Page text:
I note that when this amendment was designed it also had, as I said, the requirement for the review to assess whether the act’s outcomes are consistent with the recommendations of the report of the Northern Territory board of inquiry, which is better known as the Little children are sacred report. When I put together this amendment, I did not realise that the government’s attitude now, as detailed by the minister last night, was so dismissive of the Little children are sacred report. Perhaps the minister’s response might be that they do not intend this legislation to be consistent with the recommendations of the Little children are sacred report because they think the recommendations, basically, are ‘not worth a great deal’, to paraphrase the minister from last night. If that is a real problem for the government and if they do not want to have any review to refer to the recommendations of the Little children are sacred report, then the Democrats could, reluctantly, agree to have that part of the amendment removed and simply have the review gauge the impact on Indigenous communities, because that is the core issue.
Whilst I do not share the government’s dismissal of the Little children are sacred report, I do not hold it up as tablets brought down from the mountain or any form of holy writ. It is a good report but it does not address every single issue and, quite deliberately, had recommendations that it believed would be promptly implemented by consensus and cooperation. I do not in any way dispute that there is more beyond what is in that report that could be done, and I do not suggest that everybody has to sign up to every single sentence within it. It obviously has been used as the catalyst for the issues and the legislation that we are debating here today, and it is still regularly referred to by the government as justification even though they seem simultaneously prepared to trash it, or at least trash its recommendations, when appropriate.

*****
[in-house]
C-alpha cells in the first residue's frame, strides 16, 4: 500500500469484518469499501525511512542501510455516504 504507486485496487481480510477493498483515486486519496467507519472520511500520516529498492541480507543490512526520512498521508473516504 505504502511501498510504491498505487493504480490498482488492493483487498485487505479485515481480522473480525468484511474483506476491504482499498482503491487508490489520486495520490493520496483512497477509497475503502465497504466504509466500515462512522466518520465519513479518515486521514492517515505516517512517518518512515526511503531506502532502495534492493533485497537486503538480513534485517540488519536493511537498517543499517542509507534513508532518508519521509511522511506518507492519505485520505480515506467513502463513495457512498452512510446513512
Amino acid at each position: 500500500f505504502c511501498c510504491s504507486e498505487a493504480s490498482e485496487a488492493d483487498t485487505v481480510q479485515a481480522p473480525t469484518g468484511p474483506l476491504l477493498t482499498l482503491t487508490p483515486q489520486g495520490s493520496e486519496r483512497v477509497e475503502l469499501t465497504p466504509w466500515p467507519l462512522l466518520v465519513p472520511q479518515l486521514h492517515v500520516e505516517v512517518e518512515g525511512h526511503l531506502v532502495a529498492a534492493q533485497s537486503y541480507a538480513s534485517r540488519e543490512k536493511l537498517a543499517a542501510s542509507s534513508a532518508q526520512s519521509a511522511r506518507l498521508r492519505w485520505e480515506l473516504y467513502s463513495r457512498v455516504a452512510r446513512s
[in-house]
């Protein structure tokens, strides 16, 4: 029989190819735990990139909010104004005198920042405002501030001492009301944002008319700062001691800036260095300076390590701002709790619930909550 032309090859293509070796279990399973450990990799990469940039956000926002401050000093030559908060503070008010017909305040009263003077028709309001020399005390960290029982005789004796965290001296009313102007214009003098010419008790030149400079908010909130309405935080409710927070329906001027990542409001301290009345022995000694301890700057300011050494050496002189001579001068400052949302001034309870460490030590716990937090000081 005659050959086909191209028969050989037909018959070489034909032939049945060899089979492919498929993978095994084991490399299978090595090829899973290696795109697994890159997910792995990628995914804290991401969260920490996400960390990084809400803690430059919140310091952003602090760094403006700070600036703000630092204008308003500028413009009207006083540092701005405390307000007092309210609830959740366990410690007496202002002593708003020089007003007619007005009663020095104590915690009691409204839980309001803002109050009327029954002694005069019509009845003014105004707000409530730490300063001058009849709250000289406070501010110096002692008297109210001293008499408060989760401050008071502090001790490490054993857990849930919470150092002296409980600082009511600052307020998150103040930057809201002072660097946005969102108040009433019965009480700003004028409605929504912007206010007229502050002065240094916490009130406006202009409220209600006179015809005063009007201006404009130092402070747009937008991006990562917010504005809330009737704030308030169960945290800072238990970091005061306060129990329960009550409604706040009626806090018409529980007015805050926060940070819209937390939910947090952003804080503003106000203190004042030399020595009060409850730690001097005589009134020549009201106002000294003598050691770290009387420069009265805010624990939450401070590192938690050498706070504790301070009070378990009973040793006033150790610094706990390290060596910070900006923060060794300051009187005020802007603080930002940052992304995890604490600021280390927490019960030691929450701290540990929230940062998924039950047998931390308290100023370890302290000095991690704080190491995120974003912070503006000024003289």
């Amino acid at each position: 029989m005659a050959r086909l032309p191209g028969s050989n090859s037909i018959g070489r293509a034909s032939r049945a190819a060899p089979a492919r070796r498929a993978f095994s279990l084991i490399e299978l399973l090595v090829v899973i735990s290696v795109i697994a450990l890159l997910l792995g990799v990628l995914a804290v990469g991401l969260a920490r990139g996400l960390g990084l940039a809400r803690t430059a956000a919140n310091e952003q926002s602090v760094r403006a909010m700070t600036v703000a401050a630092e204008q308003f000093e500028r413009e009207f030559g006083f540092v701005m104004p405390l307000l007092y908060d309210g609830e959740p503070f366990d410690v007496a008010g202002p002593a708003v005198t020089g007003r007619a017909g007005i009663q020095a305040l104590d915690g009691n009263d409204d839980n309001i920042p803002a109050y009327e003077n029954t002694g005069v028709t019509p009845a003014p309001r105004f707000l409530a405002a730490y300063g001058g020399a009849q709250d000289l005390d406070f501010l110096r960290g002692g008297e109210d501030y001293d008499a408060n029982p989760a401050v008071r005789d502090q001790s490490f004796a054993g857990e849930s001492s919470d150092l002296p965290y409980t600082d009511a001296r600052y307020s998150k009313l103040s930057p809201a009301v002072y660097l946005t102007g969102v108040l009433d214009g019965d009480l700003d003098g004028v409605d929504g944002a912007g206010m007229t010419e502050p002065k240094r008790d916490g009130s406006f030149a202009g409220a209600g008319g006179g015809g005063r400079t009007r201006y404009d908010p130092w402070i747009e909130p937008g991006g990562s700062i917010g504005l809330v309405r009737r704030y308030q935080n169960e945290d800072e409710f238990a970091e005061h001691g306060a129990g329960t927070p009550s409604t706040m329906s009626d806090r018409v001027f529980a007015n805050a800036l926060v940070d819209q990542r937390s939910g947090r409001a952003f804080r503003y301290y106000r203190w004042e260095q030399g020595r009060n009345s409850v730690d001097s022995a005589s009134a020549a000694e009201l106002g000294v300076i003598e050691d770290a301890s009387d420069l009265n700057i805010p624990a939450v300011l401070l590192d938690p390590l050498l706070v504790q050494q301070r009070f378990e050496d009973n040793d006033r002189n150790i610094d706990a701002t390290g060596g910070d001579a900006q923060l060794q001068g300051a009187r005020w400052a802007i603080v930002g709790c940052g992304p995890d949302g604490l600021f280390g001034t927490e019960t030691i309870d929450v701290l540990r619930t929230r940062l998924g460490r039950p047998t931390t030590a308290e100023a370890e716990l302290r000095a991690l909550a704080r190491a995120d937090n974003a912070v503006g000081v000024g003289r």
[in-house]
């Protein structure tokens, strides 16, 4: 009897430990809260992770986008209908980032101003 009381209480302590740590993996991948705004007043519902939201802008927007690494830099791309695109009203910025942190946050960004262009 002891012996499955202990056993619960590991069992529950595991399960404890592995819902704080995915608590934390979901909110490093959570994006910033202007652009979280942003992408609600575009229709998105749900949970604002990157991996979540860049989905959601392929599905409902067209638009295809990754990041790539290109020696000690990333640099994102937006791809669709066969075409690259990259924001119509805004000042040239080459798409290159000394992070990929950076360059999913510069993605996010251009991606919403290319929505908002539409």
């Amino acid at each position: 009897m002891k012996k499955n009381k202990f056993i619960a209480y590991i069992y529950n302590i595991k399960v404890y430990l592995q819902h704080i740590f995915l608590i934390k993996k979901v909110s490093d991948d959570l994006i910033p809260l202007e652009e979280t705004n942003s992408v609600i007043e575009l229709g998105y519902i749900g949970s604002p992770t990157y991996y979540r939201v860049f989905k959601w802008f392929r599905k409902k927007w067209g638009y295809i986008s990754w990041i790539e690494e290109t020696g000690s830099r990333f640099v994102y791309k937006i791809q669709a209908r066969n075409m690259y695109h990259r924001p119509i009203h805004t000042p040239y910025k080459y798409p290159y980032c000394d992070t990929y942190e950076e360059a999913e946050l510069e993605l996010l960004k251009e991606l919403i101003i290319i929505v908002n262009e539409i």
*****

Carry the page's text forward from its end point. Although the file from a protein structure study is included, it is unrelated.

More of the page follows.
The core issue, though, is not to have a dispute about the Little children are sacred report; we can do that separately. The core issue and aim of the amendment is to ensure an independent and comprehensive annual review of this act and related acts because, let us not forget, these powers are extreme. They are unprecedented in many respects and we need to gauge their impact on the people that we all say we want to help, which is Indigenous communities, families and children in particular. The Democrats believe there is a need for a requirement in the act that a review occur every 12 months and that it will be independent and comprehensive, will consider the impact on Indigenous communities and will be tabled in this parliament. The government may wish to give commitments that that will happen anyway, and I hope they do give that commitment, but, as I said before, they are not in a position to guarantee that that commitment will be followed through if it is not in legislation. I believe that even the spirit of the recommendations of the majority members of the Senate committee report recognised the need for review. This amendment goes to ensuring that review does occur and that it occurs properly, comprehensively publicly.